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public health, global health, data analysis, health disparities, social justice


Key Points:

  • Study health outcomes and disparities among populations

  • Identify associations between exposures and outcomes

  • Prioritize human rights and social justice



Detailed Description:

The Global Health & Human Rights stream examines global health issues through a human rights lens . Collectively, we believe health is a fundamental human right. We recognize disparities exist across the globe, including within the neighborhoods and communities in which we live. Exploring disparities in health behaviors and outcomes provides a pathway to improve global health, including the health of families and communities.


Students will gain exposure to a diverse range of public health research topics that identify, explain, and address some of the most pressing social determinants of health across the globe.


Key Points:

  • Identify at-risk populations

  • Inform public health policy

  • Prioritize health of future generations


Detailed Description:

Health is influenced by the environments in which we are born, live, work, and age. By identifying areas and populations that are at the greatest risk for poor health outcomes, we can inform public health policy to prioritize these areas/populations to achieve measurable change and improve global health, including the health of future generations.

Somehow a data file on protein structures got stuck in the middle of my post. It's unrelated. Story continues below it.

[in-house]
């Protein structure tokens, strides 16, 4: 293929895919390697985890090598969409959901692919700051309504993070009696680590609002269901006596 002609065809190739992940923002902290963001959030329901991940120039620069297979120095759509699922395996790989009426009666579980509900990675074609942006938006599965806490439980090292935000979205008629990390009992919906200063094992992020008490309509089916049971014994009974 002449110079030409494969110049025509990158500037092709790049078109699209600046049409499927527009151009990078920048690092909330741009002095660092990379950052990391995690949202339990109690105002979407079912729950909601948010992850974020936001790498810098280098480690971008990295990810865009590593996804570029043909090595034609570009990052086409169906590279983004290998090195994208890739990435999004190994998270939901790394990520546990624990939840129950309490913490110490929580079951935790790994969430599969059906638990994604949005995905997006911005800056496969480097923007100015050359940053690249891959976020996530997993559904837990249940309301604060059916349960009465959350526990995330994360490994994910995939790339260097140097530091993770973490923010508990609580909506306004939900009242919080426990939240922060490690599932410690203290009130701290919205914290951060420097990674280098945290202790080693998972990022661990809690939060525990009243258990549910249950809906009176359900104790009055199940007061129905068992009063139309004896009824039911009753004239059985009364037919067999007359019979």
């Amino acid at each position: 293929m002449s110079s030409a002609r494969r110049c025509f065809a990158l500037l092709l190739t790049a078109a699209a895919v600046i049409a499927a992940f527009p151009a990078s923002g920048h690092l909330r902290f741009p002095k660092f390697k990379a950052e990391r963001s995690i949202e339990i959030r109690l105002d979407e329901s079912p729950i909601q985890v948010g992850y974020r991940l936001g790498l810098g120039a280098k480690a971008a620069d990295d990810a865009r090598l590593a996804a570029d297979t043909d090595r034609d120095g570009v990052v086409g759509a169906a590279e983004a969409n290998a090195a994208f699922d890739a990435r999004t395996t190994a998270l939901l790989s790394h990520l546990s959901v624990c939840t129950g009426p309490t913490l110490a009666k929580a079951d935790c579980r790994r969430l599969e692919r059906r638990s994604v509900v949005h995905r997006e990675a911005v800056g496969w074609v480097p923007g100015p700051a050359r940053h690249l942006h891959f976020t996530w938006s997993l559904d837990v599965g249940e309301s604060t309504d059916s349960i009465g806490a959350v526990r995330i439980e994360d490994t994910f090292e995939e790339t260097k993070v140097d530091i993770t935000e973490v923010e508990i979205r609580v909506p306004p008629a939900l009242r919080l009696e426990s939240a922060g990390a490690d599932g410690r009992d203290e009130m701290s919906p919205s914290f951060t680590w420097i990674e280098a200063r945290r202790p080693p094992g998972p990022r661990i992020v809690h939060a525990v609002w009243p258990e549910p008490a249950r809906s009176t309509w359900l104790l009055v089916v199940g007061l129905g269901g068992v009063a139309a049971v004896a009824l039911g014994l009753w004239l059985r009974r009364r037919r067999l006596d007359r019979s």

Human rights and social justice are essential components of our framework; we believe everyone should have the opportunity to be as healthy as possible.


Key Points:

  • Public health theories, models,  frameworks, and study designs

  • Cultural competency, critical consciousness, and ethnocentrism

  • Quantitative and qualitative research methods

  • Dissemination/sharing of research

Detailed Description:

Students in the Global Health & Human Rights stream will learn public health theories, models, frameworks, and study designs that guide public health research and practice.

Students will become familiar with  cultural competency, critical consciousness, and the importance of avoiding ethnocentrism in global health research.


The research will largely focus on quantitative data analyses using nationally-representative datasets, but there will also be opportunities for qualitative research.


Students will complete a certificate in Human Subjects Research Protection for Social and Behavioral Sciences (CITI training).

Students will disseminate their research in various forms, including data briefs, presentations, and reports.  

Potential areas of training include:

  • Stata: Statistical software for quantitative data analysis

  • Dedoose: Software for qualitative analysis 

  • Nationally-representative health datasets: Demographic and Health Surveys (DHS) 

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